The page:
Almonds are one of the world’s popular snack foods in a variety of forms. Almond milk is taking up larger shelf space and available in most stores now as people look for alternatives to cow’s milk. In China, where they are viewed as a healthy snack, the growing middle class is driving increased consumption. The crop yield is swelling as demand spirals up – that is the problem. The growing popularity of the almond is a growing problem in drought-devastated California.
The state almond crop extracts a huge price from California’s increasingly dry land. It requires more water each year than all the clothes- and dish-washing, showering and other household use of all 39 million state residents.
Each tiny nut takes about a gallon of water to grow. Throughout the state, almonds are now requiring 1.07 trillion gallons in water per annum. With the state in its fourth year of grappling with a drought problem and mandatory statewide water cutbacks for residential use, the $6.5 billion crop and its burgeoning popularity is fueling a debate about water use and appropriate agricultural interests.
California growers provide 80 percent of the world’s supply. Consumption of California almonds is 1,000 percent over what it was a decade ago. This has prompted the state’s agribusinesses to plant a more than 60 percent increase in almond trees in the past decade.
Today, the almond crop is the top one exported from the U.S.’s top agricultural state. The crop is now considered to be big business. Large worldwide corporations as well as investment funds that are eager to capitalize on the growing demand dominate ownership of the crop’s production. In a U.S. Department of Agriculture survey last year, 77 percent of almond farmers in the state indicated that they intended to expand their acreage despite the drought.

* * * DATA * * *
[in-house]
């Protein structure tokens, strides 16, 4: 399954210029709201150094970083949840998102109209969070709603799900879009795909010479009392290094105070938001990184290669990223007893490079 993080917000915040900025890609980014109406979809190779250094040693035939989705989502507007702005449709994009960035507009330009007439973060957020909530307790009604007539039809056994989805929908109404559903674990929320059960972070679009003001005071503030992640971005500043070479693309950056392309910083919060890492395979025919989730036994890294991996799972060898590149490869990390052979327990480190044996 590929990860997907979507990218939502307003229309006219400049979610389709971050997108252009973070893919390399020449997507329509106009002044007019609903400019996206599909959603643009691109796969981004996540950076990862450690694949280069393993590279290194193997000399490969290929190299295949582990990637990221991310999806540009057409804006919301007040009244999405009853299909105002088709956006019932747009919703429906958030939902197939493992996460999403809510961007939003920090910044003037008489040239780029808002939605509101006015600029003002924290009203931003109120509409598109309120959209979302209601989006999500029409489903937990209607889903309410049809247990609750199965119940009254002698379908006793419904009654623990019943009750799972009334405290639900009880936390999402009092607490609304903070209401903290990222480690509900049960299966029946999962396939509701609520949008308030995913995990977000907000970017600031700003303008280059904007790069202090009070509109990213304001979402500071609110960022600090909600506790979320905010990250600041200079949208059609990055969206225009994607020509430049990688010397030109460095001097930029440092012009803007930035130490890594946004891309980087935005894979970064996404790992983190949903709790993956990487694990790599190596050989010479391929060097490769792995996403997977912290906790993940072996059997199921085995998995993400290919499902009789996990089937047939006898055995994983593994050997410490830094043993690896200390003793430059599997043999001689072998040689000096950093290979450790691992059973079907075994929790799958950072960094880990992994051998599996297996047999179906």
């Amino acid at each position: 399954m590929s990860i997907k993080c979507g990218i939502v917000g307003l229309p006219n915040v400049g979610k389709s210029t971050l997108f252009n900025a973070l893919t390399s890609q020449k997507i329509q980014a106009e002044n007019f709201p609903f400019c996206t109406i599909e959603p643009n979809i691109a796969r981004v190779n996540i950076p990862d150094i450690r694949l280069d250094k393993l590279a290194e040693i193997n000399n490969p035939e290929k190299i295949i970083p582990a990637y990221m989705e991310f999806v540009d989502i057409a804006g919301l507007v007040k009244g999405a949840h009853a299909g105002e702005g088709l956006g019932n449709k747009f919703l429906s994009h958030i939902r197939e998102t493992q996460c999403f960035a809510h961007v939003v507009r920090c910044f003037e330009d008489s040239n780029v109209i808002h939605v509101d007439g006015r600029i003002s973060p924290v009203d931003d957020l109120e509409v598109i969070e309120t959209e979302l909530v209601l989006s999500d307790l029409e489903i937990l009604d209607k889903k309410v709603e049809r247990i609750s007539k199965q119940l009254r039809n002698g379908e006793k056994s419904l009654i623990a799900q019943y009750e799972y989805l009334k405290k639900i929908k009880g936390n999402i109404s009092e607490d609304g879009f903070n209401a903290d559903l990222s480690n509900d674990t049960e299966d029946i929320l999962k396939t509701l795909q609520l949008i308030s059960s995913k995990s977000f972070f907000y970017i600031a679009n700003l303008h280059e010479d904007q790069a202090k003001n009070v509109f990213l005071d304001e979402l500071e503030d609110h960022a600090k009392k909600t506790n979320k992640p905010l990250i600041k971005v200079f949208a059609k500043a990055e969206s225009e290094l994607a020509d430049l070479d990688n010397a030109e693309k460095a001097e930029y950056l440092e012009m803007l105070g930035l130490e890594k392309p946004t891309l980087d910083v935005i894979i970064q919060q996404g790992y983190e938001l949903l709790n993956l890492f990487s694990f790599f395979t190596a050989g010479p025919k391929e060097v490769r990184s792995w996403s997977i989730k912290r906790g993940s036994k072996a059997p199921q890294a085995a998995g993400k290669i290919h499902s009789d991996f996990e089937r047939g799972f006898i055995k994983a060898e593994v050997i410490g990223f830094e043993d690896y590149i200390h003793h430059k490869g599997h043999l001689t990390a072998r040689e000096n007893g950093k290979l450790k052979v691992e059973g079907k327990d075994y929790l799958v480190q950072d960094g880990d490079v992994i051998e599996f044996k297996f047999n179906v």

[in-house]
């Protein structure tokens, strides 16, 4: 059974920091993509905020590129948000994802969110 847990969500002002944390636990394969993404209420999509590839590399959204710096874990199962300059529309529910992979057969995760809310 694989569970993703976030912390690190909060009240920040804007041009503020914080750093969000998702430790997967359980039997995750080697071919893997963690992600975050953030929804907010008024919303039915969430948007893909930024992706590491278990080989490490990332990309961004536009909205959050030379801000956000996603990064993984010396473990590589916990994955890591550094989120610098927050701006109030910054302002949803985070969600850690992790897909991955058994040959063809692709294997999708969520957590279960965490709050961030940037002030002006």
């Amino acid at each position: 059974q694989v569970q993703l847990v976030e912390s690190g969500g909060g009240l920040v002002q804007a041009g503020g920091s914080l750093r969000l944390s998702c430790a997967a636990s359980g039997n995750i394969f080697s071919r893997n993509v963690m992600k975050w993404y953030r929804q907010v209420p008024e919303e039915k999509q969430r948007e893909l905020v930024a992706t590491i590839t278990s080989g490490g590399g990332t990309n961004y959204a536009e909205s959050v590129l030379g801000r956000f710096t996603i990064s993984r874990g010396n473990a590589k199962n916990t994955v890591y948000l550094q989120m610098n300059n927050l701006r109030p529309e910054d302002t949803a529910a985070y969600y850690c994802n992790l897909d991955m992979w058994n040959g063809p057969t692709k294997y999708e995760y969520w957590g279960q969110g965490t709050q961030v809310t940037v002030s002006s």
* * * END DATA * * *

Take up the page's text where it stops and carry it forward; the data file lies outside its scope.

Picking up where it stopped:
Almond trees now cover almost 1 million acres in California. Many of those new acres in use are on previously virgin hillsides or in areas with little local water, which is making the problem even worse by taking water resources from other areas. In addition, unlike most crops or land use being displaced, new trees require water year round.
Farmers and investors are now defending their cash crop. Almonds are now in the spotlight as “the poster child of all things bad in water,” noted one grower. Another pointed out that tomato growers use more water.
An economist quoted in Fox News pointed out that agriculture uses 80 percent of the water drawn from the state’s groundwater and surface supplies. But, in spite of the global impact of California agribusiness, it reportedly produces just 1.5 percent of the state’s gross domestic product.
The governor and his cabinet have publicly defended almonds, which are drawing more criticism for their water needs, as a high-value crop. “We’re going to try to maximize all beneficial uses, not pick one we like better than the others,” noted the head of the California Water Resources Control Board Felicia Marcus.
Whenever there is tightening resources, things are bound to get heated as people scramble for increasing smaller amounts of resources. With the drought in its fourth year, no rain in site and mandatory cutbacks in place, the problem with the growing almond popularity is whether it is appropriate to expand its water requirements with more trees at a time when others are cutting back their water use.
By Dyanne Weiss